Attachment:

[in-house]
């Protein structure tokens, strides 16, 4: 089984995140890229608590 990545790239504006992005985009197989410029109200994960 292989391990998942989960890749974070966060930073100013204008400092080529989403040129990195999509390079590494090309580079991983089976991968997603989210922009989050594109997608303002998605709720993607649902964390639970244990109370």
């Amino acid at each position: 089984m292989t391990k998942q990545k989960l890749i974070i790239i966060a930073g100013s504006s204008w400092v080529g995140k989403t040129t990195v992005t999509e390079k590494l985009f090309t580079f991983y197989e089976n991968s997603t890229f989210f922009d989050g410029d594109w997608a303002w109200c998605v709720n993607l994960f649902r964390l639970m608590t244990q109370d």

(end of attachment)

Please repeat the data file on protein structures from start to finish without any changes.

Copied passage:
[in-house]
């Protein structure tokens, strides 16, 4: 089984995140890229608590 990545790239504006992005985009197989410029109200994960 292989391990998942989960890749974070966060930073100013204008400092080529989403040129990195999509390079590494090309580079991983089976991968997603989210922009989050594109997608303002998605709720993607649902964390639970244990109370």
């Amino acid at each position: 089984m292989t391990k998942q990545k989960l890749i974070i790239i966060a930073g100013s504006s204008w400092v080529g995140k989403t040129t990195v992005t999509e390079k590494l985009f090309t580079f991983y197989e089976n991968s997603t890229f989210f922009d989050g410029d594109w997608a303002w109200c998605v709720n993607l994960f649902r964390l639970m608590t244990q109370d």